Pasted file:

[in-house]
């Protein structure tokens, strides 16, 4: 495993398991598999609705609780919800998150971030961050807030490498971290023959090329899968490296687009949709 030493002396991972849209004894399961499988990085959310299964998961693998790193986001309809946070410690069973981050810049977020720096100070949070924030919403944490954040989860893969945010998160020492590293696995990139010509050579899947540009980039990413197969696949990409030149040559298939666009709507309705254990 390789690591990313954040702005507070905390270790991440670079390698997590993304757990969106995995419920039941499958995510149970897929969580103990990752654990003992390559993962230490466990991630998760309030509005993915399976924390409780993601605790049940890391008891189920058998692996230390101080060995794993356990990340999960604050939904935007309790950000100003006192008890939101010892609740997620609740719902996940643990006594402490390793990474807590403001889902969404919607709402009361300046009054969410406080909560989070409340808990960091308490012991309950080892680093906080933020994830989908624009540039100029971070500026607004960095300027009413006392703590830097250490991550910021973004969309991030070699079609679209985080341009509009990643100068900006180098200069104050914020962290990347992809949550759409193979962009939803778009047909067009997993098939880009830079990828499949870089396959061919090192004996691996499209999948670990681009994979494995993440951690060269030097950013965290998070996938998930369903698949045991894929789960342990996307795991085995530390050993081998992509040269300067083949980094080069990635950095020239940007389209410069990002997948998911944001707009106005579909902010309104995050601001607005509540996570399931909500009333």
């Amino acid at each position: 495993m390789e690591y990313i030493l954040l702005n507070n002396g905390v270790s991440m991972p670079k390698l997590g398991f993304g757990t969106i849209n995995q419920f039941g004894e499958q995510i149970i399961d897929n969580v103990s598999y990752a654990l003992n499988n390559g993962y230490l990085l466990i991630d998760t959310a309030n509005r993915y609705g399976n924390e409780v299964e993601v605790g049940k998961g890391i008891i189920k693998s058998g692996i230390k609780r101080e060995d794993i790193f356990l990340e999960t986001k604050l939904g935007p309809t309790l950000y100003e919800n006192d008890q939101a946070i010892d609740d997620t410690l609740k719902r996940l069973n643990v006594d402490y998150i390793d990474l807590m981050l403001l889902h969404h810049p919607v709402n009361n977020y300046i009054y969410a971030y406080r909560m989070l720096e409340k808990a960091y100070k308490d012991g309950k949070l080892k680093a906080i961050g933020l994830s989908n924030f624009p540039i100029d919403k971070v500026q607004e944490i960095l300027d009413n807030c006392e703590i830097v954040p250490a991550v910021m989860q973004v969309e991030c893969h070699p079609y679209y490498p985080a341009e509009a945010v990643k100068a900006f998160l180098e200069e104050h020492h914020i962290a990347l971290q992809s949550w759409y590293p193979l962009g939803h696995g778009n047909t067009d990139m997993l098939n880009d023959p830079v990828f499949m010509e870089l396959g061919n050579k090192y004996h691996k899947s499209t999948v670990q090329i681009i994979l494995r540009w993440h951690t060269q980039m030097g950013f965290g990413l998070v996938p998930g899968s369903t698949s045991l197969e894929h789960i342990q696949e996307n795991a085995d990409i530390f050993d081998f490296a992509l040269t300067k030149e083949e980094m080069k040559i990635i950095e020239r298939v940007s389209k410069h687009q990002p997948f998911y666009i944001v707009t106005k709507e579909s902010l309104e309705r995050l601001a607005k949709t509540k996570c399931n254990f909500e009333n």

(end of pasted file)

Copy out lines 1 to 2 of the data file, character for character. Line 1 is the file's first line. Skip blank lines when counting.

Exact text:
[in-house]
């Protein structure tokens, strides 16, 4: 495993398991598999609705609780919800998150971030961050807030490498971290023959090329899968490296687009949709 030493002396991972849209004894399961499988990085959310299964998961693998790193986001309809946070410690069973981050810049977020720096100070949070924030919403944490954040989860893969945010998160020492590293696995990139010509050579899947540009980039990413197969696949990409030149040559298939666009709507309705254990 390789690591990313954040702005507070905390270790991440670079390698997590993304757990969106995995419920039941499958995510149970897929969580103990990752654990003992390559993962230490466990991630998760309030509005993915399976924390409780993601605790049940890391008891189920058998692996230390101080060995794993356990990340999960604050939904935007309790950000100003006192008890939101010892609740997620609740719902996940643990006594402490390793990474807590403001889902969404919607709402009361300046009054969410406080909560989070409340808990960091308490012991309950080892680093906080933020994830989908624009540039100029971070500026607004960095300027009413006392703590830097250490991550910021973004969309991030070699079609679209985080341009509009990643100068900006180098200069104050914020962290990347992809949550759409193979962009939803778009047909067009997993098939880009830079990828499949870089396959061919090192004996691996499209999948670990681009994979494995993440951690060269030097950013965290998070996938998930369903698949045991894929789960342990996307795991085995530390050993081998992509040269300067083949980094080069990635950095020239940007389209410069990002997948998911944001707009106005579909902010309104995050601001607005509540996570399931909500009333």